Image: Vox Image: Vox

Look for an explanation for Theresa May’s decision to call an election, and you need to look no further than the economy.

It was James Carville who coined the phrase. He was the lead strategist in Bill Clinton’s political campaign, and he hung a sign on the headquarters from which the campaign was orchestrated saying:

Change vs more of the same

The economy, stupid

Don’t forget health care

It’s funny, isn’t it? The first and third item on that list are as pertinent as ever, indeed President Trump seemed to campaign on the premise ‘change versus more of the same Clinton dominated politics.’

But it was item number two that has become famous.

Right now, the UK economy is in good shape.

UK unemployment is at its lowest level ever recorded, with data going back to 1971. GDP grew at a healthy 0.7 per cent pace in Q4 of last year.

But the surveys which give a forward indicator are not quite so good.

Sure, the IMF has revised its projections of the UK economy in 2017 upwards. It is now forecasting growth of two per cent, whereas last autumn it was forecasting growth of just 1.1 per cent.

But then the IMF also revised its forecasts for the global economy upwards.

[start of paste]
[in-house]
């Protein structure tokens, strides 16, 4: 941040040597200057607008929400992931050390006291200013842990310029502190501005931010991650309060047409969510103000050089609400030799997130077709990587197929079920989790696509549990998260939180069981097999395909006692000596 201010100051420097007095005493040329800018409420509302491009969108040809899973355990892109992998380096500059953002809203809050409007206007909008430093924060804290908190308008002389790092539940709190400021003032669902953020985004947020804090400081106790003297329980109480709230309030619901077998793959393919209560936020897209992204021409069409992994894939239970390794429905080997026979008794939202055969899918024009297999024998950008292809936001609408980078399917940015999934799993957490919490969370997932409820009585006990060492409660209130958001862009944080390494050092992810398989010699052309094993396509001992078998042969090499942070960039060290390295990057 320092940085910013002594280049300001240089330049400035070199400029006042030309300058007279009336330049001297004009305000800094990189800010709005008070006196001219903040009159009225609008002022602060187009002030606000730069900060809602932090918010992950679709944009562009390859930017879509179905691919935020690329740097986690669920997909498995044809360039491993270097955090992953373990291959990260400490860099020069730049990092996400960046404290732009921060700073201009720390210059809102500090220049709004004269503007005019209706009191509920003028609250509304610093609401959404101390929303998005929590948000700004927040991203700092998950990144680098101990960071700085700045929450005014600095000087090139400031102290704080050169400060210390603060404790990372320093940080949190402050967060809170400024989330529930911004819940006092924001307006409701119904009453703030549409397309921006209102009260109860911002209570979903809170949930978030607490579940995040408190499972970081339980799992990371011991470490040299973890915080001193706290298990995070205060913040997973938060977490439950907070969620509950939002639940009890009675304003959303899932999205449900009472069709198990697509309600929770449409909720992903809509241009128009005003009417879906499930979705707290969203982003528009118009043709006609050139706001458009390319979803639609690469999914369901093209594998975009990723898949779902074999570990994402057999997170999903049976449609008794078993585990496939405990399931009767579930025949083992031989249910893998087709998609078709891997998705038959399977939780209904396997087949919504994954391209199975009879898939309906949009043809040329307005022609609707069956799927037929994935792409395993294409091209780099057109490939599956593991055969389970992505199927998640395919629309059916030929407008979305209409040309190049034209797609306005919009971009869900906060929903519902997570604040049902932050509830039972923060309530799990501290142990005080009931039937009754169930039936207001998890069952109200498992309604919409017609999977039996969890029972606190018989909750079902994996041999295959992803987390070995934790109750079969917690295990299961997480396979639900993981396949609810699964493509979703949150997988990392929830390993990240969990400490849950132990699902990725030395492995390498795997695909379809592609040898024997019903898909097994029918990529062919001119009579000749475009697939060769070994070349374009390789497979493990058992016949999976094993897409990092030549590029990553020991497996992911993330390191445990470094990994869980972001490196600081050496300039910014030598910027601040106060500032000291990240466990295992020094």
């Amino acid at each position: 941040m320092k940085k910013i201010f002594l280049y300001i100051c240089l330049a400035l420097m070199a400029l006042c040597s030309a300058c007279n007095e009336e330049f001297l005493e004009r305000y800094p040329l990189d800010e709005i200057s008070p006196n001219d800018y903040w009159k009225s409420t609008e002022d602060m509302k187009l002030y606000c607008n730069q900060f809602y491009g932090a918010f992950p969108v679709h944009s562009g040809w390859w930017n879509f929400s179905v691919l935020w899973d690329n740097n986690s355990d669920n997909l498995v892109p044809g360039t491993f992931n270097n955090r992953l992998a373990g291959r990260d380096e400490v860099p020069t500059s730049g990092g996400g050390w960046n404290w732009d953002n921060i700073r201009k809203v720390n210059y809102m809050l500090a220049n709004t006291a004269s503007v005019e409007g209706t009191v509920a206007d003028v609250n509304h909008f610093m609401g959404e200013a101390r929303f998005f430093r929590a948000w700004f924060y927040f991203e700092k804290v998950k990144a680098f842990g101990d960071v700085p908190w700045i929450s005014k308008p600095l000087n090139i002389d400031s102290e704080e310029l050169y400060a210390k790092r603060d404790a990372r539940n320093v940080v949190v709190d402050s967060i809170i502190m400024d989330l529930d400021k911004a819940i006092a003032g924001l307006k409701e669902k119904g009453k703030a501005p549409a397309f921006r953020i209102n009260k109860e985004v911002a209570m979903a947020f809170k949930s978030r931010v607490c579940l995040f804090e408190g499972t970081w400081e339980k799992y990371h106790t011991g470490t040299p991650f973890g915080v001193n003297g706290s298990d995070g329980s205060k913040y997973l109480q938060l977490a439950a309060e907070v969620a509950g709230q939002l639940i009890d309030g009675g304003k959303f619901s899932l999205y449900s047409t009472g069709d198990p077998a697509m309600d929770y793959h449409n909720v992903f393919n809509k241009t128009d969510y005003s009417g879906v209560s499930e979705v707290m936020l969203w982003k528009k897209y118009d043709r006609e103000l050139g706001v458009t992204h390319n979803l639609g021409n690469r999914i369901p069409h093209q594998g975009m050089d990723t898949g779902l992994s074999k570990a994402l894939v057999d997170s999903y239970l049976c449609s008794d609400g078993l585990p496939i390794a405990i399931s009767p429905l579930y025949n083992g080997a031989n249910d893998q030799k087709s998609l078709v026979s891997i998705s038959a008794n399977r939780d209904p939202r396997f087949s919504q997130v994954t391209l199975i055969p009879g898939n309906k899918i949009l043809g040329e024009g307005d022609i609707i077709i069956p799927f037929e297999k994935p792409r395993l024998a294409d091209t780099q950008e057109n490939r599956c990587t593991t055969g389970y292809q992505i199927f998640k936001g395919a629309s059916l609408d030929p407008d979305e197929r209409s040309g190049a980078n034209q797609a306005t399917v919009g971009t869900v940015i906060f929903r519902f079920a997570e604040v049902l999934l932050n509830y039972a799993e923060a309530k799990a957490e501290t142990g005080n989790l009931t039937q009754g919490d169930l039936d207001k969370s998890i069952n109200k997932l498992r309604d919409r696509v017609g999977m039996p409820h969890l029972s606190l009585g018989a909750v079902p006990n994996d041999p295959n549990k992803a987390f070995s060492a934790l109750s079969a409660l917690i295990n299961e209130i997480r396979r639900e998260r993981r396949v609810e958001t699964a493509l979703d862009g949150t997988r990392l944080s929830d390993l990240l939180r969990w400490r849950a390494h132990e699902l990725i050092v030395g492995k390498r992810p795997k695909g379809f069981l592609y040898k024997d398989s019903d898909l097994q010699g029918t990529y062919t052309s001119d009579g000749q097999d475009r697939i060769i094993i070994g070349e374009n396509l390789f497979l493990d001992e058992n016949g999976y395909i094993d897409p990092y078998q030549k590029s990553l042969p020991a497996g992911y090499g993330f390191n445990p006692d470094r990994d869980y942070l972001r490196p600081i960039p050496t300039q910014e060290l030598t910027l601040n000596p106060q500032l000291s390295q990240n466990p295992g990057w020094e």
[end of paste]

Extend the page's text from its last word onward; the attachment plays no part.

Alas, the surveys are not so good.

Recent purchasing managers indexes are okay but point to a UK economy that has gone off the boil a little this year, and is not performing as well as the euro area, and most certainly not as well as Germany.

Retail seems to be slowing, with data from the ONS and British Retail Consortium pointing to a sector that seems to be in second gear.

UK inflation is close to rising above increases in average wages, meaning that real wages are set to fall.

Right now, Mrs May’s government stands tall in the opinion polls, but then the UK economy seems to have seen its best run since the 2008 crisis.

The economy is strong (ish), but only a stupid look at the data would deny the probability of a slowdown.

If the election cycle was allowed to run its course, the next election would occur in 2020, soon after the UK will have left the EU, a time when the economy may well be struggling.

The decision to call an election now, and thereby delay the next vote to 2022, makes sense – up to a point.

But it really would be stupid to forecast what shape the UK economy will be in by the year 2022.

Mrs May might have bought herself two more years in office, frankly the jury is out on whether this will improve her prospects beyond 2022.

But Mrs May is not stupid, she surely knows this. Perhaps, her real motivation in calling an election on June 8th was what she said it was, to try and strengthen her hand in Brexit negotiations.